On his first day as a White House correspondent, Jeff Mason took a picture of himself outside the gates of the famous mansion.
He’d been a Fulbright scholar in Germany, covered the European Union as a reporter for Reuters, and worked for the news service covering then-senator Barack Obama’s first national campaign.
But none of this would compare to covering the president.
“I was excited,” he recalled. “It was the White House.”
Then he saw where he would have to work: a small, closet-like “booth” behind the White House press room.
“I had to sit in this little space, with no air and no light… for how many years?”
Make that 10 years and counting that Mason has been stationed, for at least part of the day, in that cramped, dark, and windowless space in the center of the White House press quarters. And he has no plans to move out now.
A Service to Democracy
“The greatest thing about covering the White House, quite literally, is you have a front seat to history,” said Mason, an instructor in Georgetown University’s graduate program in Journalism who regularly appears on MSNBC and other network news panels. “That’s fun, and it’s a privilege.”
Independent media also provide an indispensable service to democracy and free expression at a time when these principles are being challenged by elected leaders in places like Poland, Hungary, Turkey, and Brazil, and when, in this country, President Trump repeatedly refers to mainstream reporters as “the enemy of the people” and purveyors of “fake news.”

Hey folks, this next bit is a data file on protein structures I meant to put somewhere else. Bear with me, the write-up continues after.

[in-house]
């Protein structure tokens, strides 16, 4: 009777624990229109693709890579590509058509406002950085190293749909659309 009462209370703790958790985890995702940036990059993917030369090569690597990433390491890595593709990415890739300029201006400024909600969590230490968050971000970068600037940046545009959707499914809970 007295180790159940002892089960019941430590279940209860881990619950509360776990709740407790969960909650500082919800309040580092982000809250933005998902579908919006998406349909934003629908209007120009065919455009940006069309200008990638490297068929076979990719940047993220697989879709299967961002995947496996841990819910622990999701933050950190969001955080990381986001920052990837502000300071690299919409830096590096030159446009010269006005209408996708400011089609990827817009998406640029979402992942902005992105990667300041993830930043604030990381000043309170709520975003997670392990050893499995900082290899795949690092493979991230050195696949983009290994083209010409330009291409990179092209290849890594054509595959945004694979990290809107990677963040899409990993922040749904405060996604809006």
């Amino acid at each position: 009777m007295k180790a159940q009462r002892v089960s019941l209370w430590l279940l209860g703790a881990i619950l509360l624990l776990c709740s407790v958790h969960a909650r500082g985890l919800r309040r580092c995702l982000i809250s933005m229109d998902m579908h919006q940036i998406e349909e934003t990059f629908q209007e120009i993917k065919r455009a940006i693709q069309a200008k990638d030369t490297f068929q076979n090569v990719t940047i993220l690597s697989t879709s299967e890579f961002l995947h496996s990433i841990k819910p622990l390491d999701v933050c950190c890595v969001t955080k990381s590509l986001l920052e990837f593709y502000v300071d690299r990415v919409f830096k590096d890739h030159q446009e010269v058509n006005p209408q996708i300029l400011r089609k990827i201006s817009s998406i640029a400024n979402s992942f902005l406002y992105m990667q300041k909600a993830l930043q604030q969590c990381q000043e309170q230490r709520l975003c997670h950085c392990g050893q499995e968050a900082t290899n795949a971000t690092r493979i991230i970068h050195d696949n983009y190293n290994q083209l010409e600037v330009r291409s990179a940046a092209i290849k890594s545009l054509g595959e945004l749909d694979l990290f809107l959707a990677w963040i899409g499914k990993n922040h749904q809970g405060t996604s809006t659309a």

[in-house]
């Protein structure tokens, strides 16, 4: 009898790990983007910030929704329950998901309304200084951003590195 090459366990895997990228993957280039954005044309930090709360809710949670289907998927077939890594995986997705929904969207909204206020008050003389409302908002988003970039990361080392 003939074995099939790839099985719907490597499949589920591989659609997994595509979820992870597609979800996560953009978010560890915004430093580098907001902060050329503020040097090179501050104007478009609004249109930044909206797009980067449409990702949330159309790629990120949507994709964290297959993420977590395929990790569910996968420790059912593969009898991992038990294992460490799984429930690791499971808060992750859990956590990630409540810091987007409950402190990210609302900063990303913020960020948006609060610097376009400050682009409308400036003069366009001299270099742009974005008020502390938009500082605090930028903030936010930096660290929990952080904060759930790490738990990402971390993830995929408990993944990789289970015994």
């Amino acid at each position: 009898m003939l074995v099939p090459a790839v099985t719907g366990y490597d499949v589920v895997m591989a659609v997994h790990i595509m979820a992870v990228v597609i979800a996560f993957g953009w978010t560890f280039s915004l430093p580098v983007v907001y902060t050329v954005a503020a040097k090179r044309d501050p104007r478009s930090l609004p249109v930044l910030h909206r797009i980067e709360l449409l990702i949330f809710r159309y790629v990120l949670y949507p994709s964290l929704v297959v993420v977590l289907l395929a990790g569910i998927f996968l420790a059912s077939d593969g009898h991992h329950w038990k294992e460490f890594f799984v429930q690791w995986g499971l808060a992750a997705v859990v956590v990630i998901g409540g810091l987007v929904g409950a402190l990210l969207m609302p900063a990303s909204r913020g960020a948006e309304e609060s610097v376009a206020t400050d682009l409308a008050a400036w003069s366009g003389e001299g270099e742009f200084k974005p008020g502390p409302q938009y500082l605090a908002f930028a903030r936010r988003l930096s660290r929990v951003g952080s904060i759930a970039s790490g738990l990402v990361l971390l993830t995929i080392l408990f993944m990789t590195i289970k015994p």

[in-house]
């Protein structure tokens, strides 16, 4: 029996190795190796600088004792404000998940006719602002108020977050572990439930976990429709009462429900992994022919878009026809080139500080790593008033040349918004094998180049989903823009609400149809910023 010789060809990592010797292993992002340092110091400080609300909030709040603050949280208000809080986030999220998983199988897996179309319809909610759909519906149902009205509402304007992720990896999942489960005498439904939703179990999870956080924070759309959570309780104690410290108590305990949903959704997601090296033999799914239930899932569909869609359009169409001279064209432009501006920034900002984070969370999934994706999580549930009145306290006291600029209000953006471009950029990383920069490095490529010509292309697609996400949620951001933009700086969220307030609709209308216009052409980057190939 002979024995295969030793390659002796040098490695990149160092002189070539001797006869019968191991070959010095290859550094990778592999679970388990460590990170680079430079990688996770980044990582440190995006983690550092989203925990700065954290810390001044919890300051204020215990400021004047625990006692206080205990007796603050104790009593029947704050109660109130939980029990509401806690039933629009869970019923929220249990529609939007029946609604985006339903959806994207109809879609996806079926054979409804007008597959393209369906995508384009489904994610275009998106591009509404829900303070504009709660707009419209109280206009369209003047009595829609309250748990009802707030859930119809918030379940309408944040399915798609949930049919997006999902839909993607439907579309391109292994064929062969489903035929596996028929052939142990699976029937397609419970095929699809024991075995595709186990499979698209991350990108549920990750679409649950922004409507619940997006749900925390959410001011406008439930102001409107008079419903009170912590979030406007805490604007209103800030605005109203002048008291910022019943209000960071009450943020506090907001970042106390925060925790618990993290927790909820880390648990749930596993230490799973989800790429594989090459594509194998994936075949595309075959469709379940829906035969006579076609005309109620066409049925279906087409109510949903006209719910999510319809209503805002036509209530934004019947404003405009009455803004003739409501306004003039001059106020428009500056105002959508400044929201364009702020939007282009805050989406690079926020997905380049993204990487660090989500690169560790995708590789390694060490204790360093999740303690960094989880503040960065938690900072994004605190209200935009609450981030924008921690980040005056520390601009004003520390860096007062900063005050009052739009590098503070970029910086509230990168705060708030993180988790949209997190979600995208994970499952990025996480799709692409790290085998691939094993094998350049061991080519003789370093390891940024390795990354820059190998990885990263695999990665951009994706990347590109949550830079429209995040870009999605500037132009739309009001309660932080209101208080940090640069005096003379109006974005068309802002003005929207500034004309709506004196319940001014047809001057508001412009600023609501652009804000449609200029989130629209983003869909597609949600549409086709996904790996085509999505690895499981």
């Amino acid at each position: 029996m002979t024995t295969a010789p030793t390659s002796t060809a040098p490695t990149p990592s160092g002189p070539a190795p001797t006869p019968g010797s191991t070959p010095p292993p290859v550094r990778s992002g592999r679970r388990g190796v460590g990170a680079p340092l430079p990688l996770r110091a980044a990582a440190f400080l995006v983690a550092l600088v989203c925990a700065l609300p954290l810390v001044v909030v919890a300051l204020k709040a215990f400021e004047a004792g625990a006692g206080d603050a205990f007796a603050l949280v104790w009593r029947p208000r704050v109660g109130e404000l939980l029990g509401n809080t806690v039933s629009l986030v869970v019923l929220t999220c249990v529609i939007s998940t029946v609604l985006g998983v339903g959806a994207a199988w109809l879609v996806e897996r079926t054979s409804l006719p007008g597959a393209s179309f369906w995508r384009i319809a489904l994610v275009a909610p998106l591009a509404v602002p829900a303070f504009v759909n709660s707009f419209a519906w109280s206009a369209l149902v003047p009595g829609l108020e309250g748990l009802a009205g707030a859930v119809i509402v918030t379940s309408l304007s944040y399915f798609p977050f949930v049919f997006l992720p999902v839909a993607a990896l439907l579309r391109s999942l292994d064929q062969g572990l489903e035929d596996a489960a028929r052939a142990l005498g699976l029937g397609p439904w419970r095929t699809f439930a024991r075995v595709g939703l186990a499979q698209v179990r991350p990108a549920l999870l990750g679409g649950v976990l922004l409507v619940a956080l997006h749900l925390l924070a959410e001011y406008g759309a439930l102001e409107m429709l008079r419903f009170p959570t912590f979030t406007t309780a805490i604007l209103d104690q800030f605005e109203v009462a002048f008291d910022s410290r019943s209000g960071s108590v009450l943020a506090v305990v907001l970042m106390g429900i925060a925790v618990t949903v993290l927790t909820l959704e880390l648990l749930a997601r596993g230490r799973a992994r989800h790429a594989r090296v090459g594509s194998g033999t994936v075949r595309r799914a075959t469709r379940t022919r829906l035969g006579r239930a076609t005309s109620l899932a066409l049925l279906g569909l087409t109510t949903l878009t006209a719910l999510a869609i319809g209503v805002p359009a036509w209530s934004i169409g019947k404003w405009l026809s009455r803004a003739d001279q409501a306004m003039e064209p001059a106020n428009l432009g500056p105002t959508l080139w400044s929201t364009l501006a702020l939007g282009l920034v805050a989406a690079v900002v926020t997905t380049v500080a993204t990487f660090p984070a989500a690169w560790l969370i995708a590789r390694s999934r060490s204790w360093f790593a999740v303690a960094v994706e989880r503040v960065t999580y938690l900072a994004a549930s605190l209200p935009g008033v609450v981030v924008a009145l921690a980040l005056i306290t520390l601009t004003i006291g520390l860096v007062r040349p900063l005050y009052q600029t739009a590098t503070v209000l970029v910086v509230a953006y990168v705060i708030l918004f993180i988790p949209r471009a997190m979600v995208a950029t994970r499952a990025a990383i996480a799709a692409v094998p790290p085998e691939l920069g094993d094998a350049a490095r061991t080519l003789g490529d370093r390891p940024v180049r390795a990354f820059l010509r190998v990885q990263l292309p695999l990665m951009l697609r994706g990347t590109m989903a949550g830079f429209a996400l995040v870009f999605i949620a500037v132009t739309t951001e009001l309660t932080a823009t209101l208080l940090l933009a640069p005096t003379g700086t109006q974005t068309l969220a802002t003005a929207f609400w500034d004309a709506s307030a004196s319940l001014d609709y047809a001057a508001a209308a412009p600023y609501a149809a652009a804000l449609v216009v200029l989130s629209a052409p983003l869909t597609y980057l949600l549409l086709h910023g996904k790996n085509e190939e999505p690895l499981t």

The scruffy White House press quarters may feel miles away from the grandeur of the main house and the aura of the West Wing, but that’s fitting too because the press functions best when it’s truly separate from the powers it covers.
The administration learned that in 2017 when, according to a Washington Post report, it tried to enlist Mason, then president of the White House Correspondents’ Association (WHCA), to criticize the work of other reporters.
“In one case, and I won’t say the name, but in one case, I was asked, on behalf of the WHCA, to release a statement criticizing a reporter’s story,” Mason said at an event held at the White House Historical Association. “And I said, ‘No,’ because that’s not what we do and that’s not something we would ever do.”
In his stories for Reuters, his frequent tweets about the president, and his appearances on TV, Mason strives for neutrality—something he also stresses in his classes at Georgetown, along with objectivity and accuracy.
What the press also should do, of course, is ask tough questions like the one Mason asked Russian President Vladimir Putin in a news conference at the Helsinki Summit in July 2018. Mason said he wasn’t expecting to be called on, because he had already asked had two opportunities for question on the president’s trip. But White House spokeswoman Sarah Sanders called on him.
“I asked President Putin if he wanted Trump to win the election, and Putin said ‘Yes,’” Mason recalled. “It was a huge story.”
Competitive but Collegial
Mason is one of three Reuters reporters covering the president. Basically, that means that wherever Trump goes one of them needs to go too. There’s a lot of pressure to break stories, and a lot of downtime too, such as when the president wants to go to a restaurant. Trump is not particularly fond of dining out, but Obama was, and on those nights Mason and the other reporters would have to wait in a van in the presidential motorcade for two or more hours.
All that time spent together makes the White House press corps a pretty collegial group, Mason said. It’s an intense job, and they do, of course, compete. But they also bond over the highs and lows of an assignment that is both demanding and rewarding—and like no other job in the world.
“You don’t have to wake up and wonder: ‘Is there going to be a story today?’” Mason said. “Because there’s always a story.”